(void *) audioBuffer,                    // move data from here
  #if defined(__SAMD51__)
      (void *)(&I2S->TXDATA.reg), // to here (M4)
      (void *)(&I2S->DATA[0].reg), // to here (M0+)
    AUDIO_BUFFER_SIZE,                      // this many...
      DMA_BEAT_SIZE_WORD,               // bytes/hword/words
      true,                             // increment source addr?
  #if defined(DEBUG)
    Serial.println("Adding callback");

  // Set up I2S

  i2s.begin(I2S_32_BIT, AUDIO_SAMPLE_RATE);

  // Set frequencies

  audio.sampleDeltaLeft = getDeltaForFreq(220.0);
  audio.sampleDeltaRight = getDeltaForFreq(232.0);

  // Start DMA Job

  stat = myDMA.startJob();


void loop() {
  if (bufferControl.hasSwitched) {
    bufferControl.writePosition = 0;
    bufferControl.hasSwitched = false;
  addSampleToBuffer(); // One sample per loop to prevent latency on later operations
  if (digitalRead(12) == LOW) { // Connect pin 12 to ground to test I2C interference
    if (millis() < counters.lastMillis + 1000) {
    } else {
      counters.loop = 0;
      counters.sample = 0;
      counters.lastMillis = millis();

This is running on an ItsyBitsy M0, wired to an SSD1306 over I2C and a UDA1334A audio DAC over I2S, all using the standard example pin assignments. The example code plays two different frequencies of sine wave, one in each channel. By default, it does not update the SSD1306, however connecting pin 12 to ground will enable the display update, triggering the side-effect I'm having problems with. Unfortunately, I do need I2C to work, as I plan to connect the M0 to a NeoTrellis for control over waveforms, frequencies, etc. as well as possibly the SSD1306 so I can see what changes I'm making. Any help you can provide with this would be greatly appreciated, and please let me know if you need more information.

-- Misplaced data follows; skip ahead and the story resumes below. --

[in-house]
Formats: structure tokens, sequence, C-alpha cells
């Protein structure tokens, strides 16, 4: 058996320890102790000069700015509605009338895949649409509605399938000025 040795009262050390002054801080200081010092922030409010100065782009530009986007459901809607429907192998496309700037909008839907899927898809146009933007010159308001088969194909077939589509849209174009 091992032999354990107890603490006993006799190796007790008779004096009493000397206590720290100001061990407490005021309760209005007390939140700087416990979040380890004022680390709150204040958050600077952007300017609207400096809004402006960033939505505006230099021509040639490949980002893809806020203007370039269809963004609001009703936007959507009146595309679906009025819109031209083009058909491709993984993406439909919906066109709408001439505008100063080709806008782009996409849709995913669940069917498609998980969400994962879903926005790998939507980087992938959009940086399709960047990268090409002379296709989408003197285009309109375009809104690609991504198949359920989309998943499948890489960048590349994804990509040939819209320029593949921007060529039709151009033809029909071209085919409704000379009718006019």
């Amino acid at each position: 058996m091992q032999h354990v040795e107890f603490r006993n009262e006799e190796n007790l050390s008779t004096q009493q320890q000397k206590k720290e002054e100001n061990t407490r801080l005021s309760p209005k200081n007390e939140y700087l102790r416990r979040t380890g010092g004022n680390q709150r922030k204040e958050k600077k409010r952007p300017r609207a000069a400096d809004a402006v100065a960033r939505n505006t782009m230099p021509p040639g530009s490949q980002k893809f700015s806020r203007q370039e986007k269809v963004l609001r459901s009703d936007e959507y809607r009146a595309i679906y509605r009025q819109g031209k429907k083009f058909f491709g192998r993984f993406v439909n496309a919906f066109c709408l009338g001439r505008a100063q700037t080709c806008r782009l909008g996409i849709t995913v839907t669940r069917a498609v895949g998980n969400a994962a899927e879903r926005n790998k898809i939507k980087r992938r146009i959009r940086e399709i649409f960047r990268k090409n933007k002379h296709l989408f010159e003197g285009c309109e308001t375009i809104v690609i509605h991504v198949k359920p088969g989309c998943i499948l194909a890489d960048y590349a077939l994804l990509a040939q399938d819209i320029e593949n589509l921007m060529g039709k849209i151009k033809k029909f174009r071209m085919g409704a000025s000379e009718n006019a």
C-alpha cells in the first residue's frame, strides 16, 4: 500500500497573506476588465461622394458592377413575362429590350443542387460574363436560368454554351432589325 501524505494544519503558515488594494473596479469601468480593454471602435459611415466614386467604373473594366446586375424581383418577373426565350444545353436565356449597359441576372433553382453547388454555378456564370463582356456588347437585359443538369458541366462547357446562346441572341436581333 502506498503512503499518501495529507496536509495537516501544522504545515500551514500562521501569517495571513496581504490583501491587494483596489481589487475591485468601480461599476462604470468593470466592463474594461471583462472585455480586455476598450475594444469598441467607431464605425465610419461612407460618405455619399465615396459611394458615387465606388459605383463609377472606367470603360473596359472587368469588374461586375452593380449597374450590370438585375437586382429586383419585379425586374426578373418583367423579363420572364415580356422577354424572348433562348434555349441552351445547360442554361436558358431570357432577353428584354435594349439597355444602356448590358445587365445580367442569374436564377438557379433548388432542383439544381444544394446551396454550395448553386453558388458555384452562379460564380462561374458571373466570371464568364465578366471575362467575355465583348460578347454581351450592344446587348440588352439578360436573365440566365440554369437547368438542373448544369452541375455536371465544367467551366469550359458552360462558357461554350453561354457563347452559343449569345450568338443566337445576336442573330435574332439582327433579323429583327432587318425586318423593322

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Re: Adafruit_ZeroI2S and interrupts

by adafruit_support_mike on Sun Feb 03, 2019 3:45 am

EricLarge wrote:Okay, so if I'm understanding you correctly, it isn't necessarily a given that the callback is fired when the DMA channel finishes transferring data, and I should be checking for something to make sure the callback is being called for the condition I care about.

It's more like the callback will fire multiple times for a single job, as the job progresses through actions that fire interrupts.

Regarding the glitch in audio, it sounds like you might be seeing the effects of another feature in the ARM interrupt system: nested interrupts.

Interrupts are handled by the Nested Vector Interrupt Controller, or NVIC. The NVIC has resources to suspend not only the main code, but each interrupt handle assigned to a given peripheral. The peripherals are arranged in order of priority (which is programmable), and interrupts from peripherals with lower numbers will suspend interrupt handlers for peripherals with higher numbers.

I2C generates a ton of interrupts because there are lots of state-dependent decisions the higher-level code has to make. It sounds like the SERCOM for I2C is ranked at a higher priority than the DMA peripheral, and the I2C interrupts are making the DMA hang.

There are a couple of ways to approach that:

One would be to rearrange the priorities so the DMA peripheral has higher priority than the SERCOMs. That would reverse the order of suspension, with I2C transactions getting the occasional delay while the DMA refills the buffer. You'll have to dig into the details of NVIC configuration to do that though, since I don't think we've done much with those settings.